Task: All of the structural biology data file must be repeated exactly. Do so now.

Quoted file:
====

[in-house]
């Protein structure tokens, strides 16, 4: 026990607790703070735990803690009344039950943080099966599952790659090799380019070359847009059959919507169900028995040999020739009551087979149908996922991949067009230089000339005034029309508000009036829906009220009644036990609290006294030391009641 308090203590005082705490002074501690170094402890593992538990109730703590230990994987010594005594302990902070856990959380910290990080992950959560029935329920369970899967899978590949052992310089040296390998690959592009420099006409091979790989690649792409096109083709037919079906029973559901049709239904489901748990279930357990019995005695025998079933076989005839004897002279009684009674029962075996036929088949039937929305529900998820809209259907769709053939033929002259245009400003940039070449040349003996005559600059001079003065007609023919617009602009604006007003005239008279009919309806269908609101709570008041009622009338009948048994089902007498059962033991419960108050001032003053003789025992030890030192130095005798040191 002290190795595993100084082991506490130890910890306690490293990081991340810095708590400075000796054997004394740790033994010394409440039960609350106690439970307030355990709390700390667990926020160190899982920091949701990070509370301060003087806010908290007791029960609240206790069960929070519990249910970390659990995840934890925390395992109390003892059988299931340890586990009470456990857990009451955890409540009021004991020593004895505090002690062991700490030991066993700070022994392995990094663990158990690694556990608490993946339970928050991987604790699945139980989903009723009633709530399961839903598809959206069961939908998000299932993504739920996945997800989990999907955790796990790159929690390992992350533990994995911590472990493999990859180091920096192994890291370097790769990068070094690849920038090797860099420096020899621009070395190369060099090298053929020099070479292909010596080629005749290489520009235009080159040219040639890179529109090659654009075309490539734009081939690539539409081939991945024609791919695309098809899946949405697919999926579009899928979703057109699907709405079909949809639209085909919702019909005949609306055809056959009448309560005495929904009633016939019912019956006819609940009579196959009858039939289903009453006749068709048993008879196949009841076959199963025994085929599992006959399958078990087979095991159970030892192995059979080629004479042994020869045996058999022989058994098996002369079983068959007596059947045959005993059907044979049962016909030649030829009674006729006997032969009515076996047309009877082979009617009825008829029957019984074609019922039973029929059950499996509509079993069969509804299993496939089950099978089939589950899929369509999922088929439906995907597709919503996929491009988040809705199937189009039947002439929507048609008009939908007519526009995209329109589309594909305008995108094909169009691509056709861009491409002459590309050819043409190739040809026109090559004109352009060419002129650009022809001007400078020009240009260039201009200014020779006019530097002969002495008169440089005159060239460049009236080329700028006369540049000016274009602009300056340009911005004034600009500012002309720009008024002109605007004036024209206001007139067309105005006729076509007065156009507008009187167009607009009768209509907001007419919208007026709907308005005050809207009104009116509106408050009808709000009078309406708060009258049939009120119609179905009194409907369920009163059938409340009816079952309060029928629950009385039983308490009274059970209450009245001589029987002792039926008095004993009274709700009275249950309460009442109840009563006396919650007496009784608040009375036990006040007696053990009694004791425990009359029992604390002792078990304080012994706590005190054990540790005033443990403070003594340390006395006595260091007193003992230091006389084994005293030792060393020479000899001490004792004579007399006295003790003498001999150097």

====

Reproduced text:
[in-house]
């Protein structure tokens, strides 16, 4: 026990607790703070735990803690009344039950943080099966599952790659090799380019070359847009059959919507169900028995040999020739009551087979149908996922991949067009230089000339005034029309508000009036829906009220009644036990609290006294030391009641 308090203590005082705490002074501690170094402890593992538990109730703590230990994987010594005594302990902070856990959380910290990080992950959560029935329920369970899967899978590949052992310089040296390998690959592009420099006409091979790989690649792409096109083709037919079906029973559901049709239904489901748990279930357990019995005695025998079933076989005839004897002279009684009674029962075996036929088949039937929305529900998820809209259907769709053939033929002259245009400003940039070449040349003996005559600059001079003065007609023919617009602009604006007003005239008279009919309806269908609101709570008041009622009338009948048994089902007498059962033991419960108050001032003053003789025992030890030192130095005798040191 002290190795595993100084082991506490130890910890306690490293990081991340810095708590400075000796054997004394740790033994010394409440039960609350106690439970307030355990709390700390667990926020160190899982920091949701990070509370301060003087806010908290007791029960609240206790069960929070519990249910970390659990995840934890925390395992109390003892059988299931340890586990009470456990857990009451955890409540009021004991020593004895505090002690062991700490030991066993700070022994392995990094663990158990690694556990608490993946339970928050991987604790699945139980989903009723009633709530399961839903598809959206069961939908998000299932993504739920996945997800989990999907955790796990790159929690390992992350533990994995911590472990493999990859180091920096192994890291370097790769990068070094690849920038090797860099420096020899621009070395190369060099090298053929020099070479292909010596080629005749290489520009235009080159040219040639890179529109090659654009075309490539734009081939690539539409081939991945024609791919695309098809899946949405697919999926579009899928979703057109699907709405079909949809639209085909919702019909005949609306055809056959009448309560005495929904009633016939019912019956006819609940009579196959009858039939289903009453006749068709048993008879196949009841076959199963025994085929599992006959399958078990087979095991159970030892192995059979080629004479042994020869045996058999022989058994098996002369079983068959007596059947045959005993059907044979049962016909030649030829009674006729006997032969009515076996047309009877082979009617009825008829029957019984074609019922039973029929059950499996509509079993069969509804299993496939089950099978089939589950899929369509999922088929439906995907597709919503996929491009988040809705199937189009039947002439929507048609008009939908007519526009995209329109589309594909305008995108094909169009691509056709861009491409002459590309050819043409190739040809026109090559004109352009060419002129650009022809001007400078020009240009260039201009200014020779006019530097002969002495008169440089005159060239460049009236080329700028006369540049000016274009602009300056340009911005004034600009500012002309720009008024002109605007004036024209206001007139067309105005006729076509007065156009507008009187167009607009009768209509907001007419919208007026709907308005005050809207009104009116509106408050009808709000009078309406708060009258049939009120119609179905009194409907369920009163059938409340009816079952309060029928629950009385039983308490009274059970209450009245001589029987002792039926008095004993009274709700009275249950309460009442109840009563006396919650007496009784608040009375036990006040007696053990009694004791425990009359029992604390002792078990304080012994706590005190054990540790005033443990403070003594340390006395006595260091007193003992230091006389084994005293030792060393020479000899001490004792004579007399006295003790003498001999150097």